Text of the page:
Large, bulbous and purple – that is Raja Ala for you.


I was on my usual Sunday morning Farmers’ Market visit the other day, casually strolling through the aisles, dodging hoards of sweaty men carrying heavy boxes on their shoulders and aunties swinging their heavy shopping bags and umbrellas sticking out from under the arms when I saw these beauties. The floor was covered with them. Muddy, humongous and gorgeous, they took my breath away. When inquired the price, that knocked the breath out of my lungs too. Rs 100 for 500g! It made me laugh. Back in the day, these free-growing purple tubers used to be dug up and distributed among the neighbours when clearing the gardens, apparently unaware how much they would be worth today!

If you are a Sri Lankan who frequent the Sunday Farmers’ Market, this purple beauty may be no stranger. A dirty dark purple bordering on brown on the outside, these nutritious tubers are light purple when cut but become a dark, pulpy purple when boiled. Boiled with a little salt, we usually serve this yam with a bit of grated coconut and kata sambol – a combination of maldive fish, onions, chili and lime. Add some fish ambul thiyal or some Sri Lankan pork curry to this and you will easily go through a whole pot of these.

Raja Ala is known for its nutritional content. A starchy tuber known for its filling properties, it is also known for its protein, mineral and also the Vitamin C content. Perfect as an immune booster, it is also known as anti-inflammatory and serves as an excellent antidote against abdominal and intestinal cramping. When menstrual pains get a little too out of hand, our mothers serve us a breakfast of Raja Ala and they have been known to bring considerable solace in those troubled times.

So far, we have only known one way of consuming these – boiled and served. I wanted to try something different with these (very expensive) purple yams that I bought the other day. So far we’ve been eating these, so why not try drinking it? Inspired by the Filipino Ube smoothie, this is not only delicious and nutritious, but due to its filling nature, would make the perfect breakfast on its own as well.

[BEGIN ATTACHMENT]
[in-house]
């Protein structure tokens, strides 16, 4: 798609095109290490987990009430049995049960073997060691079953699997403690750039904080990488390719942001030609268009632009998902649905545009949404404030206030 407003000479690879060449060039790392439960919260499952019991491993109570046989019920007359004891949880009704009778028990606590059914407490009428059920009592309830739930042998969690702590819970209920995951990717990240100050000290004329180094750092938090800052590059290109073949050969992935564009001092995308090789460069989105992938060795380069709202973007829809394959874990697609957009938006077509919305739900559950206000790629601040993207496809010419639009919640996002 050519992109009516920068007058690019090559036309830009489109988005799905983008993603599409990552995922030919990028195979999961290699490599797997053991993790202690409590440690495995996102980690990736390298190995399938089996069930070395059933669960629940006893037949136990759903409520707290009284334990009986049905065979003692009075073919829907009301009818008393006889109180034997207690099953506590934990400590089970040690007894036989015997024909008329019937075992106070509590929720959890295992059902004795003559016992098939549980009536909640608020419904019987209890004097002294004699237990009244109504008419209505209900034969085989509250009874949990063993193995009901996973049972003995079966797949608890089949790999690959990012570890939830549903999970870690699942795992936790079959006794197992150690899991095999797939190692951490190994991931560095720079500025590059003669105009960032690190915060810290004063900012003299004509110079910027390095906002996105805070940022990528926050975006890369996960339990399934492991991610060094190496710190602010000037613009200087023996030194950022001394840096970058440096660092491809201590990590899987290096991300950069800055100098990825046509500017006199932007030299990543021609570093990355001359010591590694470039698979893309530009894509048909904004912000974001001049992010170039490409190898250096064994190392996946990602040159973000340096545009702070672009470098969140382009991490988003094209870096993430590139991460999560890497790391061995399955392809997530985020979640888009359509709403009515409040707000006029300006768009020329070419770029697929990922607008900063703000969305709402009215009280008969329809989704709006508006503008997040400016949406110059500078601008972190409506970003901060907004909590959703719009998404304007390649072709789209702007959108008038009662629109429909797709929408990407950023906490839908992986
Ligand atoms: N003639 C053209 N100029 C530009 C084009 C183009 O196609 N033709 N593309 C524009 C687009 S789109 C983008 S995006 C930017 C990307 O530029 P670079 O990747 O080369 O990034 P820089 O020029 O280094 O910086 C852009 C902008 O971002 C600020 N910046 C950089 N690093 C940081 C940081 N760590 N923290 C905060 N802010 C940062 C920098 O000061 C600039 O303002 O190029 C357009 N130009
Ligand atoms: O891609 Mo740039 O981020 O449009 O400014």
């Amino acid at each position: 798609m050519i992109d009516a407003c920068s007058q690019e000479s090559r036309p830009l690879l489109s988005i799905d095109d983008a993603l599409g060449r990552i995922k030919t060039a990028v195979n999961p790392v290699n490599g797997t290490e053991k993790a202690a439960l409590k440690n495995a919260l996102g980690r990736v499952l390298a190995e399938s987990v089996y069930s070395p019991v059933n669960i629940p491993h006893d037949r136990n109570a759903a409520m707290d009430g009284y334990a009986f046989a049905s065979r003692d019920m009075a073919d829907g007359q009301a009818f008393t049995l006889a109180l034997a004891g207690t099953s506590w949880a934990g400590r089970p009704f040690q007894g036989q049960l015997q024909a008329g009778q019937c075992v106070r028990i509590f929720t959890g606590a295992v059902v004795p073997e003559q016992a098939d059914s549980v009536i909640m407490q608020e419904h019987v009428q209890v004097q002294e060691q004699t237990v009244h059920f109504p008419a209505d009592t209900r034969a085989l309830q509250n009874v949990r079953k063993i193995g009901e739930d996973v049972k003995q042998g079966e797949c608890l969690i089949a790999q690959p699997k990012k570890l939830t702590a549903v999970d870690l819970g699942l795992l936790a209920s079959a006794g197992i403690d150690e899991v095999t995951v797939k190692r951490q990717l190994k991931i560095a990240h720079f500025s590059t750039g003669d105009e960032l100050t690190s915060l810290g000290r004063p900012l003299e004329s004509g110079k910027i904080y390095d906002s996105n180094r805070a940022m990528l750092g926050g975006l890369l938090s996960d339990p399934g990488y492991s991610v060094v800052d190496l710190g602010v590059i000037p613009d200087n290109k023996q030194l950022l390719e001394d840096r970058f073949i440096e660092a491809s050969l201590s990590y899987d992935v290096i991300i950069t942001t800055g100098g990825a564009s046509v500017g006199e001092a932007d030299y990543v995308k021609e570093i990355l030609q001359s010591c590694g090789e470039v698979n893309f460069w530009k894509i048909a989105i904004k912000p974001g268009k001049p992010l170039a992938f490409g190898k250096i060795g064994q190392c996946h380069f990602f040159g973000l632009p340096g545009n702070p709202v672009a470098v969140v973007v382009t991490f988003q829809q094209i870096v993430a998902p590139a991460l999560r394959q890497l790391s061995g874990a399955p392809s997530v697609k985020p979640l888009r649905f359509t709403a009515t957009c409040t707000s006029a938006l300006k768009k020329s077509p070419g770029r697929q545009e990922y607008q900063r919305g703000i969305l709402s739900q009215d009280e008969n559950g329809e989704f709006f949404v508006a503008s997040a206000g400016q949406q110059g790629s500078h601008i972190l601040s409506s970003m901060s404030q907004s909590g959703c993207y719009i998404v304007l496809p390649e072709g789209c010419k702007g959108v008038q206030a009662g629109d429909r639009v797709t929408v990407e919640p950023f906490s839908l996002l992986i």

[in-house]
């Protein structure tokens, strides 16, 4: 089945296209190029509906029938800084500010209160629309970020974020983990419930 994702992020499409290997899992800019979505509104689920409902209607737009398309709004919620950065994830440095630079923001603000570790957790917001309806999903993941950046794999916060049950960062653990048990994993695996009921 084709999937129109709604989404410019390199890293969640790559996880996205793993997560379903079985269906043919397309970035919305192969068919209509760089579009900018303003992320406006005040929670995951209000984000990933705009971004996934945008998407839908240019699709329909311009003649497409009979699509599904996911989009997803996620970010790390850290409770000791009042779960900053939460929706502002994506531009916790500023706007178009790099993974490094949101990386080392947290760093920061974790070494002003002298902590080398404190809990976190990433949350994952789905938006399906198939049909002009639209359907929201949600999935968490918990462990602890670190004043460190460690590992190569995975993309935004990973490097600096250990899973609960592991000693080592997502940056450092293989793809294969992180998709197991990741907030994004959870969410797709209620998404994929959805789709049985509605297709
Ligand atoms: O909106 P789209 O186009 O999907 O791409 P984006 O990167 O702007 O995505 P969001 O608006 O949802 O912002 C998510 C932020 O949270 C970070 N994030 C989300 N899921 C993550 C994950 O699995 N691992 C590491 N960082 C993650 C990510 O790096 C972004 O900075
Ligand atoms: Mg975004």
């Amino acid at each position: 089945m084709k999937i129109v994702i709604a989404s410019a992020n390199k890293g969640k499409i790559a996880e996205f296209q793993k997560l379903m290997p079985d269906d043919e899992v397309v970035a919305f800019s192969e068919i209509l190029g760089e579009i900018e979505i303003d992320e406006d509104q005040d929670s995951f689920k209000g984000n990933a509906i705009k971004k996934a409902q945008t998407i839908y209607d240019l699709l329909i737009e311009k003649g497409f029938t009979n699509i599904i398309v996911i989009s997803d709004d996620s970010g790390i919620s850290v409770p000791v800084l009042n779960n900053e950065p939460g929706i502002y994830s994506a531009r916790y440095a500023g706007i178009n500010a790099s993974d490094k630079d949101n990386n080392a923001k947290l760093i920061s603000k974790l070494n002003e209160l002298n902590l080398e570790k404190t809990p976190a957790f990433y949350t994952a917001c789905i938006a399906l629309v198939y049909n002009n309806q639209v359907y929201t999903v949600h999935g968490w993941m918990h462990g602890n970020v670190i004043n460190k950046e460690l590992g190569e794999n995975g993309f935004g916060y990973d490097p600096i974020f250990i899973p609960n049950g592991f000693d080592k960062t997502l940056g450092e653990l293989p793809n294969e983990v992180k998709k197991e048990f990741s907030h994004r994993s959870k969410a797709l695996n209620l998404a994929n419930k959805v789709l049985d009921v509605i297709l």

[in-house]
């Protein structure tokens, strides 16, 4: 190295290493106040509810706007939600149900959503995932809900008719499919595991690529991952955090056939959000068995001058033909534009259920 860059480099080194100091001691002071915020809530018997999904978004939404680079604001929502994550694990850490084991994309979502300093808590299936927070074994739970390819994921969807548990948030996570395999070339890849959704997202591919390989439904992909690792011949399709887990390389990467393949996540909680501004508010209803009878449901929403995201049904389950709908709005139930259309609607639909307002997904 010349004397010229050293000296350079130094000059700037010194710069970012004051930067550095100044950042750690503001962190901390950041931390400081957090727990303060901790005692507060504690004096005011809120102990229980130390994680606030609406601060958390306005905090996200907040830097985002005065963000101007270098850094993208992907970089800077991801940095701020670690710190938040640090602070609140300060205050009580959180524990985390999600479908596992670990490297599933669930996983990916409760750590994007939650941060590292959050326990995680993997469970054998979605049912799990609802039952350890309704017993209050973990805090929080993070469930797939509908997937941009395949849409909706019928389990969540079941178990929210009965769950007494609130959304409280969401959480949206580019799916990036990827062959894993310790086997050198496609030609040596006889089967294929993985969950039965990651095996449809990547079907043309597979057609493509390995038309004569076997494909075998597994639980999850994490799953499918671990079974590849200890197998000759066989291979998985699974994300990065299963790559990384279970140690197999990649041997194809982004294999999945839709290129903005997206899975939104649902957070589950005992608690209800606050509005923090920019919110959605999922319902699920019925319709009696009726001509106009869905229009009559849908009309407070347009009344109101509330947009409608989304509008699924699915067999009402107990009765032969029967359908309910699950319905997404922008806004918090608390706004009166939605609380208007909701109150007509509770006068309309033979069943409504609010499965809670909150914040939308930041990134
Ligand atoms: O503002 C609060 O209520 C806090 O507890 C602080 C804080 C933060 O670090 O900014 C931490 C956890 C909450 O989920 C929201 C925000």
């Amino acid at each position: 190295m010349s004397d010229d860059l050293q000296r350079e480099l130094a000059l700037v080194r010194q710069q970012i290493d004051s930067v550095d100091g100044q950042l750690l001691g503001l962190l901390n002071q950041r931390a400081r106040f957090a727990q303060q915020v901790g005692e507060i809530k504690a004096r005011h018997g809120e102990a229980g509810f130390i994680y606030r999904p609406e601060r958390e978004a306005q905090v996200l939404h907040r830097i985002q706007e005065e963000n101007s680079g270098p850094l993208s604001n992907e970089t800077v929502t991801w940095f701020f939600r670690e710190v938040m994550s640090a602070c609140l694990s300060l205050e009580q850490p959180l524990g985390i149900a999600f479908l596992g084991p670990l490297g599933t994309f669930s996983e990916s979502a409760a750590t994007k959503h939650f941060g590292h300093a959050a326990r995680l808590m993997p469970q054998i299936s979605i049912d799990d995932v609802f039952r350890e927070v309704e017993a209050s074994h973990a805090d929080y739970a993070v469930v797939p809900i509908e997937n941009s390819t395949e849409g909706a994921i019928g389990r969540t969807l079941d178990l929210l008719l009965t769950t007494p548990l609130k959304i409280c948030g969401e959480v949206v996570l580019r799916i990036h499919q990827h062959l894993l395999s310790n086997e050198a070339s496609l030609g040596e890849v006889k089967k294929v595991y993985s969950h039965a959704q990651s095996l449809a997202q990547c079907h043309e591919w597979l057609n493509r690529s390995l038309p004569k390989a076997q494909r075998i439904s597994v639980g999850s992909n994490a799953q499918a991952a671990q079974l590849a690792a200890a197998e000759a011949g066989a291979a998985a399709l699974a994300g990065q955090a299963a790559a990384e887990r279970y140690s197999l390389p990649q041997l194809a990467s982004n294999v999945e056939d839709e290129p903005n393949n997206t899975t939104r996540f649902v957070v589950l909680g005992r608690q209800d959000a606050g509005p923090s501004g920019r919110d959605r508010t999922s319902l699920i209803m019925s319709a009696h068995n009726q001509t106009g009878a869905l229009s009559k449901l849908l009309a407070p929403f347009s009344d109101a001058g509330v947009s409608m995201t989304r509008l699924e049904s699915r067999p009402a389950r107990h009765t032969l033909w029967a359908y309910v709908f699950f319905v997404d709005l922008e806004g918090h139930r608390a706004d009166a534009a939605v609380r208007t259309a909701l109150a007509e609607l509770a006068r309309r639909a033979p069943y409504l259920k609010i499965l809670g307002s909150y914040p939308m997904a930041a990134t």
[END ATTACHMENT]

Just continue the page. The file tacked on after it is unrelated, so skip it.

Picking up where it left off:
Look at that colour!

Beautifully smooth and thick, the liquid glides along the tongue. The coconut milk is fragrant and toasty and combining with the yam, it doubles in creaminess and overwhelms you with its sumptuous exoticness. The coconut treacle joins in this extravagant union, sweetening it with its unique caramel-like flavour, lacing the liquid with an underlying complexity. The clove comes through distinctly with its piquant notes, piercing through the creaminess of it all, standing out and blending in, making the combination all the more uplifting, all the more fragrant and refreshing. A spicy, sweet treat to set your taste buds swooning, only to recover and drift away in a cloud-like dream.


This is ideal as a breakfast smoothie, being absolutely filling and containing the nutrients that it does. And on a drab workday morning, this beautiful colour will instantly cheer you up!

Now isn’t this a lovely thing to wake up to?


Useful tips

  • Peel the yams before boiling and cut them into equally sized pieces. This allows equal boiling across the whole pot. Different sized pieces of yam would mean they would boil at different times.
  • To get coconut milk, scrape fresh the coconut using a coconut scraper and blend it together with some water. Sieve out the milk and the pulp. Voila, your coconut cream is ready!
  • When buying raja ala, make sure they are plump and basically wrinkle free. Wrinkled skin means the yams are rather old. As with any produce, they taste best and most amount of nutrients are preserved when they are freshest.
  • If you are blessed with a sizable garden, I suggest you cut off a small end of the yams and plant it. It grows easy and once it’s time to harvest, you will have enough purple yams to feed the whole town!